From his observations at locus, Stokes testified to a traffic queue that extended southerly from the signalized intersection at Waushakum Street in front of locus during the afternoon peak hour. During that period, Stokes observed the queue in front of the north entrance approximately eighty percent of the time and in front of the south entrance approximately forty percentage of the time. Traffic queued in front of locus will result in more vehicles queued on locus. According to Stokes, more vehicles delayed in entering Hollis Street will result in less maneuverability on locus. Stokes opined that queuing on locus will create a more unsafe condition. With the three pump islands positioned at an angle to Hollis Street, Stokes claims that a motorist wishing to access the middle island will need to perform more turning maneuvers. Stokes also offered his opinion that most patrons entering locus from the south entrance would attempt to use the southernmost pump island where there is limited space for queuing.
Stokes considered the design of the project deficient due to the increased interaction between pedestrians and the increased volume of traffic on locus. Additionally, the evidence reveals that motor vehicles parked in front of the convenience store will have to back into the unmarked thirty-seven foot wide travel lane connecting with the south entrance.
The witnesses offered by Hess present a contrary view of the evidence and the impact the project would have on locus and in the surrounding neighborhood. However, I find the testimony of Stokes to be more credible. Consequently, I find that Stokes' testimony provides a reasonable basis to conclude that the ZBA decision is valid.
The ZBA found that the project would have a negative impact on traffic in the vicinity of locus. While the 2005 traffic study concluded that the project will have a "negligible impact" on traffic in the vicinity of locus, the underlying facts in the study show that traffic will actually increase on Hollis Street as a result of the project. In the final analysis, "[i]t is the board's evaluation of the seriousness of a problem, not the judge's, which is controlling." Copley v. Board of Appeals of Canton, 1 Mass. App. Ct. 821 , 821 (1973).
There is sufficient evidence to support the discretionary judgment of the ZBA in this case that the project did not meet the standards established by Section IV.D. and Section V.E.3. Thus, the ZBA decision denying the Hess application was not based on a legally untenable, arbitrary, or capricious ground and must be upheld.
Judgment shall enter affirming the ZBA decision and dismissing the complaint.
Charles W. Trombly, Jr.
Dated: March 2, 2011
[Note 1] Misc. Case No. 312974 (LJL). The development plan at that time proposed the following: (a) the reconfiguration of the gasoline pumping islands to provide for twelve fueling positions, (b) the elimination of the cashier's kiosk, (c) the replacement of the cinder block building with the construction of a 965 square foot convenience store in the southeast corner of locus, (d) the designation of defined parking spaces in front of the convenience store and along the easterly boundary of locus, (e) the reduction of the width of the north and south entrances to thirty feet to comply with the requirement of Section IV.B.3.d. of the By-Law, (f) the construction of a concrete sidewalk to replace the existing one along Hollis Street, (g) the addition of new five-foot wide sidewalk between the street sidewalk and the convenience store, (h) the marking of the pavement at the entrances with various traffic and pedestrian safety controls, and (i) the replacement of the existing fences with a white vinyl fence around the easterly and southerly boundaries of locus.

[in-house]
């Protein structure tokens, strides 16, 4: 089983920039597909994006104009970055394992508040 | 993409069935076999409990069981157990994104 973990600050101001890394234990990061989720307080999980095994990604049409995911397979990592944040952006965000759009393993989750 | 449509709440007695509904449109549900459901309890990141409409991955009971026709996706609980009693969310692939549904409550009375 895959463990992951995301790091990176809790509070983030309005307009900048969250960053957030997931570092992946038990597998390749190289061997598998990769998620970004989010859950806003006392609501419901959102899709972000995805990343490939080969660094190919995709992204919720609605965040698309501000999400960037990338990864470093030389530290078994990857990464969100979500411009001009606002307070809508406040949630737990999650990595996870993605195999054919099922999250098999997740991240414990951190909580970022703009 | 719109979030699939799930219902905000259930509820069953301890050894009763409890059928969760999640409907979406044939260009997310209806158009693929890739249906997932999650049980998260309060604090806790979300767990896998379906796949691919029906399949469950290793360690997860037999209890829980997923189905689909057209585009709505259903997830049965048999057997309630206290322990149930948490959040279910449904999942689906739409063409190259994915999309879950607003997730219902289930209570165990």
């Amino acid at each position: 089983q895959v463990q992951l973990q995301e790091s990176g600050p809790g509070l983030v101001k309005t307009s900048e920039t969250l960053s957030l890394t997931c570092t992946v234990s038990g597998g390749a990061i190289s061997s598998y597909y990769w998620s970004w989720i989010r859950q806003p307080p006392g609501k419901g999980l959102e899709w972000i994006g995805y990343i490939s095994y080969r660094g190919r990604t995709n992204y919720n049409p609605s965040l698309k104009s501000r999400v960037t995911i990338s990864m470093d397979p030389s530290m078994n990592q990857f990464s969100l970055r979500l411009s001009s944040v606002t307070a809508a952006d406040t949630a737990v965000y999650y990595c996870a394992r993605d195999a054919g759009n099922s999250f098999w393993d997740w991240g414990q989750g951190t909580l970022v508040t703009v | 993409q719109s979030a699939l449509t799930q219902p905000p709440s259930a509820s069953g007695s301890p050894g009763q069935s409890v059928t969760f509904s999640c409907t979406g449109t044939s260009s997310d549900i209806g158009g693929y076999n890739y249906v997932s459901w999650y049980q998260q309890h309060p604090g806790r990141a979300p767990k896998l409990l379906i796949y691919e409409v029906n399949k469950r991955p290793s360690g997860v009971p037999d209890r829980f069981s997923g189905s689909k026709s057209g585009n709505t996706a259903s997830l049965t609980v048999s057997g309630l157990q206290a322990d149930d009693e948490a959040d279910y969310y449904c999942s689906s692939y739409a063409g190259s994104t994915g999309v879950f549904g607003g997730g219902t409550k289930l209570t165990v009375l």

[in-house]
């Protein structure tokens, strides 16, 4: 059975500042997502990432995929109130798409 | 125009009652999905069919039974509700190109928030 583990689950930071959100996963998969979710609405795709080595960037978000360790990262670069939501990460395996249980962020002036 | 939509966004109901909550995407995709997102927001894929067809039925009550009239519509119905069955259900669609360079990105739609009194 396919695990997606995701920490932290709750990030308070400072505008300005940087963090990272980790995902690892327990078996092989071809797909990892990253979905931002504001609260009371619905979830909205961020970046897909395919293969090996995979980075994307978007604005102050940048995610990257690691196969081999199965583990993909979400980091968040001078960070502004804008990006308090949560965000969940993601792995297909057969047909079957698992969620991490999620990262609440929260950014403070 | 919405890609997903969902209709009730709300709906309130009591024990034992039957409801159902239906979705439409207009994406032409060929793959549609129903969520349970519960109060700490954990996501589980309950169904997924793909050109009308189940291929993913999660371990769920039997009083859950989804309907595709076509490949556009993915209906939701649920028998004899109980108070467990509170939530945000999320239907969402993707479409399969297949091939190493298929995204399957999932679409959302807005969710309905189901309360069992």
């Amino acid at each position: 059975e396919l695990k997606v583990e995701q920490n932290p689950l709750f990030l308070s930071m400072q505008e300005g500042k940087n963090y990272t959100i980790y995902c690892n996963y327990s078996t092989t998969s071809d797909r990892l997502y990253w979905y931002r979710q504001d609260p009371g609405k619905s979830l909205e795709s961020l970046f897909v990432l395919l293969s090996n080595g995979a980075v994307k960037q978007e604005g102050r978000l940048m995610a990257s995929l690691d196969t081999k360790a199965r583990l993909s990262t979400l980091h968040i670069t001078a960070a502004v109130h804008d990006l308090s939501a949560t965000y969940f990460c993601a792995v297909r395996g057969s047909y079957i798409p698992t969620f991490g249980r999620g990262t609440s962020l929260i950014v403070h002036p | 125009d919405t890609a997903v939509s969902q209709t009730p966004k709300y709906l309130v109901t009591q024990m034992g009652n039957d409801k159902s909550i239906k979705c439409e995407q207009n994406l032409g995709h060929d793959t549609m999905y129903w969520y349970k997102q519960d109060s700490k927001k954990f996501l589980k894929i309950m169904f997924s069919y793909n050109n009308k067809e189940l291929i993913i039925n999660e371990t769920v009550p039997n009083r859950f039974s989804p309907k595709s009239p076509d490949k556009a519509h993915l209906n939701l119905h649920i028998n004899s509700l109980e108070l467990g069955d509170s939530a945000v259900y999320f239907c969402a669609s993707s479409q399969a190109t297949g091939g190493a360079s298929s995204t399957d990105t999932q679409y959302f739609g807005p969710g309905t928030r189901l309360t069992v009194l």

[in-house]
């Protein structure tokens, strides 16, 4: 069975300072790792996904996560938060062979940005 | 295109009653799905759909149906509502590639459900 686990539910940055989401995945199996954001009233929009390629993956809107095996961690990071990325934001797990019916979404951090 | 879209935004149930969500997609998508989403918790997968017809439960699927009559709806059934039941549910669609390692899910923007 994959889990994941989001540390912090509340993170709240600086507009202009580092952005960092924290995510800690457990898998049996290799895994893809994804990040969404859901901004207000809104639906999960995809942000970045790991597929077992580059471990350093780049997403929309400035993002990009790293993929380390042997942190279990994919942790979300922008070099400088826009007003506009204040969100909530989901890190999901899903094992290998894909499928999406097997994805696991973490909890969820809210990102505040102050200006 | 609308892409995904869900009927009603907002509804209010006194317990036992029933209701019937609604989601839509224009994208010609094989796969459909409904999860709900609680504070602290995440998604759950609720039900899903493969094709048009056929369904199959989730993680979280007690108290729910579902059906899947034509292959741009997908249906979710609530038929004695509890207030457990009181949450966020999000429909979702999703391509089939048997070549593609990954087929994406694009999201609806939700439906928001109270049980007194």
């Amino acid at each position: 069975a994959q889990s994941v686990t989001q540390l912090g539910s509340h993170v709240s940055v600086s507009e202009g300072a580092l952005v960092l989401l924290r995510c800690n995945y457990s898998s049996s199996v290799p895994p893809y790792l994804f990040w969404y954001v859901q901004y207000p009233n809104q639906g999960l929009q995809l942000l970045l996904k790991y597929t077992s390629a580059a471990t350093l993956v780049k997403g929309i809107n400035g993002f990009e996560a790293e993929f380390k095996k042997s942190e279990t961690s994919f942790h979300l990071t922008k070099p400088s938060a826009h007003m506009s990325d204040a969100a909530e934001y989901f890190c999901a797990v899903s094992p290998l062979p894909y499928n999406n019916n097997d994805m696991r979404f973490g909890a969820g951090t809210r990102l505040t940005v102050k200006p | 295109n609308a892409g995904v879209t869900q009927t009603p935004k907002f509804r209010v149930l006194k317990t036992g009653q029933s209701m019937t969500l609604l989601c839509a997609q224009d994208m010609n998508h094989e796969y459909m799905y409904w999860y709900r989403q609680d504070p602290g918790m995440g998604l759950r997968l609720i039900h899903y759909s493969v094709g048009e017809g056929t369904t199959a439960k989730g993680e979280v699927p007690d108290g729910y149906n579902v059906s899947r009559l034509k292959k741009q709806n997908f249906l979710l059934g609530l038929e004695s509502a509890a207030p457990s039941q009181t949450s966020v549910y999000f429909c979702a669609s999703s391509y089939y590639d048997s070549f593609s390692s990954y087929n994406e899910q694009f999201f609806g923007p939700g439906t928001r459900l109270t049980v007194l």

[Note 2] Although some of the members of the Zoning Board of Appeals have changed, since the 2007 Decision, this fact remains unchanged.
[Note 3] Exhibit 5 in evidence contains a decision by the Zoning Board of Appeals in 1973 granting a special permit to construct the gasoline pumps on-site.
[Note 4] McMahon Associates prepared a traffic study pertaining to locus in 2005, which became part of the record for the 2007 Decision. This earlier study is not part of the trial record for the instant case.
[Note 5] Unless otherwise noted, "Section" shall refer to a particular provision contained in the By-Law.
[Note 6] In approximately 2002 or 2003, Hess applied to the ZBA for approval of certain site improvements and a 2,480 square foot convenience store. While approving the site improvements, the ZBA disapproved the request to construct the convenience store. Hess did not proceed at that time with the site improvements and allowed the granted relief to lapse. Whereas Hess was denied by the ZBA again in 2005, which was affirmed by the 2007 Decision, Hess currently does not have approval to construct any of the improvements.
[Note 7] Although the ZBA notes that the project does not include a loading bay, Section IV.C.2. only requires one loading bay where retail uses consist of between 5,000 and 20,000 square feet.
[Note 8] ITE Trip Generation Manual, 7th edition; Land Use Code 945 - Gasoline/Service Station with Convenience Market.
[Note 9] According to McMahon Associates, vehicular trip generation "was estimated based upon the number of fueling positions. Although the number of fueling positions will be reduced under the proposed plan, the number of trips generated by the site is expected to increase minimally, due to the on-site convenience store." Ex. 8, p. 13.
[Note 10] According to McMahon Associates, "The existing gasoline station...is operating significantly below theoretical ITE trip generation rate for this facility, likely as a result of the facility being outdated and without pay-at-the pump conveniences; heavy traffic on the adjacent roadway that restricts the southbound pass-by traffic pattern (i.e., left turns in and left turns out); and local competition. It is probable that the proposed redevelopment would also generate less traffic than estimated by ITE due to the local competition and heavy traffic volumes on Hollis Street...which impedes left-turn movements to and from the site" Ex. 8, p. 15.
[Note 11] Under a Level of Service analysis, traffic operations are graded from an "A" grade that has little or no delay to an "F" grade. Even under a no-build scenario, the 2008 traffic study predicts that the level of service during the peak afternoon hour for traffic exiting locus would be at the "F" level.
[Note 12] In its post-trial brief, Hess maintains that "the addition of a convenience store to the gas station use requires a modification to the existing special permit."